First cohort selected to participate in innovative program to increase number of minority developers in Detroit
Capital Impact Partners, alongside JPMorgan Chase & Co., announced the first cohort of participants for the Equitable Development Initiative. This two-year program will help ensure minority real estate developers in Detroit are able to participate in the city’s revitalization in a way that reflects the city’s diversity. Over the course of a two-year pilot, this initiative will provide participants with real estate training; technical assistance to support participants’ efforts to develop real estate in Detroit; and the potential for one-on-one mentorship and project financing.
After receiving over 130 applications and going through an intensive review process that incorporated expertise from both internal and external review boards, the final participants will follow two tracks.
All participants will follow a training track developed in partnership with the National Development Council, which started in February 2018 and will run through the fall. The training program focuses on the details of mixed-use and multifamily real estate development in Detroit, using case studies, group work and deep dive sessions to further participants’ expertise in this arena. Topics of focus include assembling a real estate development team, developing project pro formas, establishing site control, accessing financing, working with the City of Detroit, and choosing and working with a property manager. Just under 30 individuals are participating in the program.
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Additionally, seven participants with multifamily/mixed-use projects that align with Capital Impact’s approach to supporting inclusive growth through mixed-income neighborhood development will receive one-on-one support throughout the program with an established local developer mentor, a real estate development finance expert, and one or more community-based organizations. Capital Impact will also work to match program participants who have qualifying projects with project financing.
Those seven individuals include: Sauda Ahmad-Green; Ron Bartell; Chase Cantrell, Damion Ellis, James Feagin IV, Jeanine Hatcher and Alisha Moss.
“As a mission-driven organization, we constantly strive to ensure our body of work creates a foundation of equity, inclusiveness and cooperation,” Elizabeth Luther, Detroit program manager, Capital Impact Partners. “The Equitable Development Initiative is demonstrative of our commitment to supporting inclusive growth in Detroit neighborhoods through catalytic financing paired with programming, research, and policy interventions.”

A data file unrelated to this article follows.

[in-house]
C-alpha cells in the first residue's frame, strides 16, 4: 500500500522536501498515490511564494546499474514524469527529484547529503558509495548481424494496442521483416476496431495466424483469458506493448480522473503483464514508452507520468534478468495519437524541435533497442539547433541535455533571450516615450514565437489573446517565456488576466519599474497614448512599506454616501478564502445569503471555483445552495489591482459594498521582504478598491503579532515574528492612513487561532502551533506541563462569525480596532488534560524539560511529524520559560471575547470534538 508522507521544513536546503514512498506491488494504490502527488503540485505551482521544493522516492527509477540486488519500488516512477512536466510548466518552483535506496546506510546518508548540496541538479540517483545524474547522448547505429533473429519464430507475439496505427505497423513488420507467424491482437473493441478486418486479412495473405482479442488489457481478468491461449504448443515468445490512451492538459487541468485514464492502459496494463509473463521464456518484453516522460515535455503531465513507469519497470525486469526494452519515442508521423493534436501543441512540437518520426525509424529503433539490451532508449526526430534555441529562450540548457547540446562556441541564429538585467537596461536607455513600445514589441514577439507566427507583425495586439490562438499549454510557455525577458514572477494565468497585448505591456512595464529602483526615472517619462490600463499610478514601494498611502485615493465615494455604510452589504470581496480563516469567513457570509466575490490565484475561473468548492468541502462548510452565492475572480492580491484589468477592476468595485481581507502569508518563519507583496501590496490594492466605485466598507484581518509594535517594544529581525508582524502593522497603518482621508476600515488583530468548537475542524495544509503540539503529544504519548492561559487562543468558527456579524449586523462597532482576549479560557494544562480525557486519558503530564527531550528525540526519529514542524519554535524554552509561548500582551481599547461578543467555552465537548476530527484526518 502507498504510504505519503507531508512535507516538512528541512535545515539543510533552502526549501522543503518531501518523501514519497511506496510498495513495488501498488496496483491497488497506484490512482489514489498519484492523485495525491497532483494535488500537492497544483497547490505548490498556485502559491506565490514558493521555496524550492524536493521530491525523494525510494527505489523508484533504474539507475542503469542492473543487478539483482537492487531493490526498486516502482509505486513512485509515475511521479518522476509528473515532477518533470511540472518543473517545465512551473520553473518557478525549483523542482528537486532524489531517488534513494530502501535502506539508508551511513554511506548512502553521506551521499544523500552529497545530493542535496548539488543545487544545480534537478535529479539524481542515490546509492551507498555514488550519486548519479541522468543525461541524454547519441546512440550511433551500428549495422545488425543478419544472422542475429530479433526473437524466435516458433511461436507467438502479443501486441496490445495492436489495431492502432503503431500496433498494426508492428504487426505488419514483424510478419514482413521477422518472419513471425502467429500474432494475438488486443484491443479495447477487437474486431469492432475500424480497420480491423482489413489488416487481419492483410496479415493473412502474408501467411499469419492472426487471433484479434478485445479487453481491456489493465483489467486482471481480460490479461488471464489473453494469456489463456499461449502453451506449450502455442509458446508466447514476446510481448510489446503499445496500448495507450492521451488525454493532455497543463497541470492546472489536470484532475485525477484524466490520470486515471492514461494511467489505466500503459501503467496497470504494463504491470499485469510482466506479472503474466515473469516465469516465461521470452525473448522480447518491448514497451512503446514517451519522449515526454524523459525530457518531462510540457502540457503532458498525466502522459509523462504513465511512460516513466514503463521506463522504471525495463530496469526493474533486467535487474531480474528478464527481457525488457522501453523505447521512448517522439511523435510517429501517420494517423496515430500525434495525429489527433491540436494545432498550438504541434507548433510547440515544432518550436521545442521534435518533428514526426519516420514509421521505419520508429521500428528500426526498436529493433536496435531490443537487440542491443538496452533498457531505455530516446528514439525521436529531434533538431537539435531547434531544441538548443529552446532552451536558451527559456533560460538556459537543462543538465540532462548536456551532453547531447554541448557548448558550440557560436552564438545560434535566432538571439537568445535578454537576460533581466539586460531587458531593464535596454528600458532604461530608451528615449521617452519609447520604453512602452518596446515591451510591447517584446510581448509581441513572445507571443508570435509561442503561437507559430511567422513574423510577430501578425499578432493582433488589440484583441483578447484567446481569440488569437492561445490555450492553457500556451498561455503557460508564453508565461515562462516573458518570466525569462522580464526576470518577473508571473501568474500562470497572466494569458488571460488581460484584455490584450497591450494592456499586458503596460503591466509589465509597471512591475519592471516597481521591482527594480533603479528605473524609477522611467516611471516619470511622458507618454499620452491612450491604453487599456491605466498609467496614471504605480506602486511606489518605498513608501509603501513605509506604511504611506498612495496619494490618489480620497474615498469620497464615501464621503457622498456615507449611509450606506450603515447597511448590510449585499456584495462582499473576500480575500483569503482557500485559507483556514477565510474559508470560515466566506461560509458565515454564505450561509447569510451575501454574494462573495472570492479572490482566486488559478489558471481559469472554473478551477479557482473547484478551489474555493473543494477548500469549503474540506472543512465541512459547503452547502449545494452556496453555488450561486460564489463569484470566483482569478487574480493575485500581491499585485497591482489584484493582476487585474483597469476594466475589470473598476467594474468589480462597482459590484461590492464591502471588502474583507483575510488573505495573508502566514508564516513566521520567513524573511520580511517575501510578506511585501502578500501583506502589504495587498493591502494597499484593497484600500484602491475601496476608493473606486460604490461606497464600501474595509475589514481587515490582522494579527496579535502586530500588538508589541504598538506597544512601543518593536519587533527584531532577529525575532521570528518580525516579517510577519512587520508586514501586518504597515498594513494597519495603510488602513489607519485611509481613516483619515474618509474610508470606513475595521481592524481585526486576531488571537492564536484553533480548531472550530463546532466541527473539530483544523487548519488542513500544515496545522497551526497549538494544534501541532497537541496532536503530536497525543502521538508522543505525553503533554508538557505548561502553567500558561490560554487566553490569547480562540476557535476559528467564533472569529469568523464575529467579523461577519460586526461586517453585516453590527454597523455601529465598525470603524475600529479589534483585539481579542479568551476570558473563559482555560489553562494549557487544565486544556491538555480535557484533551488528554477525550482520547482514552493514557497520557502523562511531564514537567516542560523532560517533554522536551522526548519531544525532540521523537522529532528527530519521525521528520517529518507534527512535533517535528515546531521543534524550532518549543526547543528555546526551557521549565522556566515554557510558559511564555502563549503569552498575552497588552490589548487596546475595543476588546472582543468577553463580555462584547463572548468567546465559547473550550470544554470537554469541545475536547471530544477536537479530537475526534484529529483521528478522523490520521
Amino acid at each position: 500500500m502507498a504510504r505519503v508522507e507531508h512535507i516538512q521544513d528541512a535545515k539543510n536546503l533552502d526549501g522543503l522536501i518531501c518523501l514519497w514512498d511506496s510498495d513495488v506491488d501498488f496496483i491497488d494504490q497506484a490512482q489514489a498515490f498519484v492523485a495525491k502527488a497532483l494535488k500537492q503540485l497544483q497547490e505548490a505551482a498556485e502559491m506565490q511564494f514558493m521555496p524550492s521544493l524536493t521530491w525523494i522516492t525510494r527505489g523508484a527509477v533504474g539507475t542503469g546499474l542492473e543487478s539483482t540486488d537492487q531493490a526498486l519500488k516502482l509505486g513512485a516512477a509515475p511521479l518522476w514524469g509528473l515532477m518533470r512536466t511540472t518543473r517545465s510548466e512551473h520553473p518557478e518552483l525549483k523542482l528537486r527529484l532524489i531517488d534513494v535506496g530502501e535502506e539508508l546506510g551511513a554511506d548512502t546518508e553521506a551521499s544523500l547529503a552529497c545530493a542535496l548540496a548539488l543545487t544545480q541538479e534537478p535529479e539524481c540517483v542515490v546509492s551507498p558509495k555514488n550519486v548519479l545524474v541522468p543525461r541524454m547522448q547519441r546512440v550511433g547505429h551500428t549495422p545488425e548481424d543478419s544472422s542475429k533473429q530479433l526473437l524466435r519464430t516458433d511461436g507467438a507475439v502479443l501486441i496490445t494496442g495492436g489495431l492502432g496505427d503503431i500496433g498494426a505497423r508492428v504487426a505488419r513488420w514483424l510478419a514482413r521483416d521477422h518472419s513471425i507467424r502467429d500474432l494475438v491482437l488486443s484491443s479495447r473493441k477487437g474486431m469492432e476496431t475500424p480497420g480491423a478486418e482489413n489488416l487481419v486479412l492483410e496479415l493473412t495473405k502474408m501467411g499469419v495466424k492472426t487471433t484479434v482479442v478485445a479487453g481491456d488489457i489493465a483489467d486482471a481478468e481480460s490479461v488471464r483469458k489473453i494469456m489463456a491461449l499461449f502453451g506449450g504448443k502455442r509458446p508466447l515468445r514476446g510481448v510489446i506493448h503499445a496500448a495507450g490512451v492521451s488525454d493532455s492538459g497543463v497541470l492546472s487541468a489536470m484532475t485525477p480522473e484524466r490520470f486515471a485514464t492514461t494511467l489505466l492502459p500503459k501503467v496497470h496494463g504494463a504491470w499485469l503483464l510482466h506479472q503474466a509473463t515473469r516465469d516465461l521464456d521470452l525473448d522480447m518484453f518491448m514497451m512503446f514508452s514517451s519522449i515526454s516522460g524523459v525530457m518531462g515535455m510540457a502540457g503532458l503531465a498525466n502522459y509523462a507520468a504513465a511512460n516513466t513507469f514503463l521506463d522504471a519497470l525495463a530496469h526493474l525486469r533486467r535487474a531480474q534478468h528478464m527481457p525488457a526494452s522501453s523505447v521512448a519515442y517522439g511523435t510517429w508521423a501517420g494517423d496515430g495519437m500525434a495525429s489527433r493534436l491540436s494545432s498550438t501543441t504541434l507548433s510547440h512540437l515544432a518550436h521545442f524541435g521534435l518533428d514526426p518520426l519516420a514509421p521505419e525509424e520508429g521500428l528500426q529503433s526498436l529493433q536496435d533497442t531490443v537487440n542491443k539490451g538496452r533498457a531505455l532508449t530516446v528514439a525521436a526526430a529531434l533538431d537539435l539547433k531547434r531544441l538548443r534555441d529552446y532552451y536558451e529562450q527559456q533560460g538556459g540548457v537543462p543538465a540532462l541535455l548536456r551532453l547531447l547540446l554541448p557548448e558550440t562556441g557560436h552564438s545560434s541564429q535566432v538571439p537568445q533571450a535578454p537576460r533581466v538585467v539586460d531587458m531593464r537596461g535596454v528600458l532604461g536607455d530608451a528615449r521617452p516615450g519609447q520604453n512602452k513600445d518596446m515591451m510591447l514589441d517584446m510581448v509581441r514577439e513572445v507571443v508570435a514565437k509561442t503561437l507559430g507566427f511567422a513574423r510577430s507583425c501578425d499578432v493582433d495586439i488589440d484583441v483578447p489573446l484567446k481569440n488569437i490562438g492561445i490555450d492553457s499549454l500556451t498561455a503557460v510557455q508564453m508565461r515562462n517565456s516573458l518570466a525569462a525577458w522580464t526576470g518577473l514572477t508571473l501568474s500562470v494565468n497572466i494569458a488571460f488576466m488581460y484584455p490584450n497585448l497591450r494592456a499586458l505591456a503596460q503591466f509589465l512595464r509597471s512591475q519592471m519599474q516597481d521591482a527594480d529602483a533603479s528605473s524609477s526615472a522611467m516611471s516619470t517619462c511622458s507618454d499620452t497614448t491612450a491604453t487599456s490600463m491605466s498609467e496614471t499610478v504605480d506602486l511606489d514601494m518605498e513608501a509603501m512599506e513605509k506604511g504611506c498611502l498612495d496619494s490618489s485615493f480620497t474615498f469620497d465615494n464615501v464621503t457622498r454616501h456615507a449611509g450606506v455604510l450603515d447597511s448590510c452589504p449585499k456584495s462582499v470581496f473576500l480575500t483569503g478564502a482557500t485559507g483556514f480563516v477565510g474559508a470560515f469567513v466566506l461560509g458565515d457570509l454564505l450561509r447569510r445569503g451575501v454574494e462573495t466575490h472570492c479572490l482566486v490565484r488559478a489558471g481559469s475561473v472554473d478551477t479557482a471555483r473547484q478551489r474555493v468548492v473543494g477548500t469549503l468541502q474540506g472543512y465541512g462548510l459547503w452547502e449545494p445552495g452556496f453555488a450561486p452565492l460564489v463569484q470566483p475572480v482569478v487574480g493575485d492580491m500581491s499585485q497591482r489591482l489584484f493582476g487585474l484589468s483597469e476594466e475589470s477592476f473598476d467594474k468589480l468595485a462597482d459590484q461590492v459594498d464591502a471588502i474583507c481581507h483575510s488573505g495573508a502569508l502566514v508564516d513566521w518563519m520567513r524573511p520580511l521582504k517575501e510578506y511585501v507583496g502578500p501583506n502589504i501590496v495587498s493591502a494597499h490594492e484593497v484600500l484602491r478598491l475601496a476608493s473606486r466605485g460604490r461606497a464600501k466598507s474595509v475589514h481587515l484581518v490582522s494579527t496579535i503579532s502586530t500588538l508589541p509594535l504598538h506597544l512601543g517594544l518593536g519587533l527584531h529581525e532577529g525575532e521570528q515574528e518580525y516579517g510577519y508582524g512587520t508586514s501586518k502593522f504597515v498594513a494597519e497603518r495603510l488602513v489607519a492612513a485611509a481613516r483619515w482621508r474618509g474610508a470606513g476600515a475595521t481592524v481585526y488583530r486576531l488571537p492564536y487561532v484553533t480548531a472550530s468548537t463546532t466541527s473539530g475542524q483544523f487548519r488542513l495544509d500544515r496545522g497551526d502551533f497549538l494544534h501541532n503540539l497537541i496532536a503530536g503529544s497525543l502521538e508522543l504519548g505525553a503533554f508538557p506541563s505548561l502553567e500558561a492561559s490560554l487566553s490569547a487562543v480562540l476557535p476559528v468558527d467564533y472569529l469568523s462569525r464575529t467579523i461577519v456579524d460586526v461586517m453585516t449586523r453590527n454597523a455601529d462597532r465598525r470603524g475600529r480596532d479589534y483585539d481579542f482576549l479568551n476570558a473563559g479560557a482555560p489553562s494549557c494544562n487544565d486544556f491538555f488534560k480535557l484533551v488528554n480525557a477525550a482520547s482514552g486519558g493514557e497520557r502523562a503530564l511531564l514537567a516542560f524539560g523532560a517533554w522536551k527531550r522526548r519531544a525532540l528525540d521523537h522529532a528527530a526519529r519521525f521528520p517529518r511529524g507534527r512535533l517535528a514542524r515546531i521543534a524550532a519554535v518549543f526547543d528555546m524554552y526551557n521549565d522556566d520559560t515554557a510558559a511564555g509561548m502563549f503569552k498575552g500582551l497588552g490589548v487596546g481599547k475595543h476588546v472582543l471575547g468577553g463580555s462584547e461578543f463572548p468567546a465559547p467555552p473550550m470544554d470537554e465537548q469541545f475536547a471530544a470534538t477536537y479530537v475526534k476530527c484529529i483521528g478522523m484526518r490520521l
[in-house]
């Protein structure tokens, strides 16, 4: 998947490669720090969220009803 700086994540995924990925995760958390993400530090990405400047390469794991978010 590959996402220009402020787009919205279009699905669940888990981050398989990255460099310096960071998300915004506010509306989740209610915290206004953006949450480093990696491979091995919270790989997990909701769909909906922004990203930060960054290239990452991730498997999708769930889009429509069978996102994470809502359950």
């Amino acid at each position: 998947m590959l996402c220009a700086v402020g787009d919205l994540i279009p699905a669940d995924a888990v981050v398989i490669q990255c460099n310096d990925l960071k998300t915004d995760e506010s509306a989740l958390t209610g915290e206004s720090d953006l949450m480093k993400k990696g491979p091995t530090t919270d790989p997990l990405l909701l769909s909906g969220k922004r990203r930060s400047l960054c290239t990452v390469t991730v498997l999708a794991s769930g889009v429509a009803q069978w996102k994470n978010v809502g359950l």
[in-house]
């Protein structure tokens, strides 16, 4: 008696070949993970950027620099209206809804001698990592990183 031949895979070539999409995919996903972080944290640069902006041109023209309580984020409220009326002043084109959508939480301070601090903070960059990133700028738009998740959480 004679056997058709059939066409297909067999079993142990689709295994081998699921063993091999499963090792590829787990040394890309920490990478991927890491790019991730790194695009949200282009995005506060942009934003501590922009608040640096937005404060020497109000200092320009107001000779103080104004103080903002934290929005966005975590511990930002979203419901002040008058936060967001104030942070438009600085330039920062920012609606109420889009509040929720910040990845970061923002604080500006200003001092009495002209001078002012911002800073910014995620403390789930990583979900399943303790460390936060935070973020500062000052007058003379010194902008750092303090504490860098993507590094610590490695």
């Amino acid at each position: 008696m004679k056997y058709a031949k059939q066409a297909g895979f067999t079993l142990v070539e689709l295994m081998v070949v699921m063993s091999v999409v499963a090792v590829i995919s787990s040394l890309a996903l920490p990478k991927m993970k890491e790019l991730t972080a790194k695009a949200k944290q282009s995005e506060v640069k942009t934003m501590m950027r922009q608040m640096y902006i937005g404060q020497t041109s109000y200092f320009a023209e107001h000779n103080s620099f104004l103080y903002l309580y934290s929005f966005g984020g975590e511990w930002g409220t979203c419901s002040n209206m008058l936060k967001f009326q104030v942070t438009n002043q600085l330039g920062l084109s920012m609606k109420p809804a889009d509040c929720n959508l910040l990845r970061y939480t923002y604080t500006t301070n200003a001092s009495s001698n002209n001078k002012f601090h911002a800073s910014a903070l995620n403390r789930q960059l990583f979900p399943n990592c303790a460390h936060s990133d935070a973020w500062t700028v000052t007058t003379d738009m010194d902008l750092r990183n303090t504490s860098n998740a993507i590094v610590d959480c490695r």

Participants in the training track include: Keisha Bell; Audrey Childress; Asia Denson; Gregoire Eugene-Louis; Ezekiel Harris; Deba Harper; Antoine Hayes I; Sterling Howard; LeChell Hudson-Battiste; Herman Jenkins; Jelani Karamoko; Cecily King; Hayward Little; Katrina Lockhart; Laura Shi; Marcus Sims; Michael Steele; Sean Tidwell; Andre Watson; Robert Williams; and Rebecca “Bucky” Willis.
There are approximately 50,000 minority-owned small businesses in Detroit, making it the fourth largest city for minority entrepreneurship in the United States. As the city’s recovery continues, more real estate developers are needed for the rehabilitation and construction of housing, commercial and community space in Detroit’s neighborhoods. The Equitable Development Initiative is designed to kick-start the development of small- and mid-sized mixed-use, multifamily residential projects in the city’s mixed-use corridors and is aligned with Capital Impact’s mission to help people to build communities of opportunity.
“This initiative will go a long way to help minority developers share in Detroit’s economic comeback while deepening the pool of talent available to help the city rebuild,” said Tosha Tabron, Vice President for Global Philanthropy, JPMorgan Chase & Co. “JPMorgan Chase invests in smart ideas like this to incentivize small business owners to grow their companies, create more employment opportunities for Detroiters and drive sustainable growth in neighborhoods.”
As part of the firm’s $150 million investment in Detroit’s economic recovery – and a dedicated effort to support minority small business owners through initiatives like the recently expanded Entrepreneurs of Color Fund – JPMorgan Chase has committed $500,000 over two years to the Equitable Development Initiative.
Together with Capital Impact and JPMorgan Chase, several other organizations are critical to the introduction of the Equitable Development Initiative, including technical assistance providers, funders, the City of Detroit, and CDFI Partners. Organization providing technical assistance as part of the program include Woodborn Partners, Hosey Development, the Roxbury Group, Ethos Development Partners, the National Development Council, Cinnaire, Invest Detroit, and Development Detroit.
Through capital and commitment, strategic research and inclusive growth initiatives, Capital Impact envisions a nation of communities of opportunity built on a foundation of equity, inclusiveness, and cooperation, and provides access to high-quality services that foster good health, economic opportunity and interconnectedness. Since 2006, the organization has deployed more than $185 million in mission-driven lending in Detroit, served more than 25,000 residents, and provided housing for more than 800 individuals and families.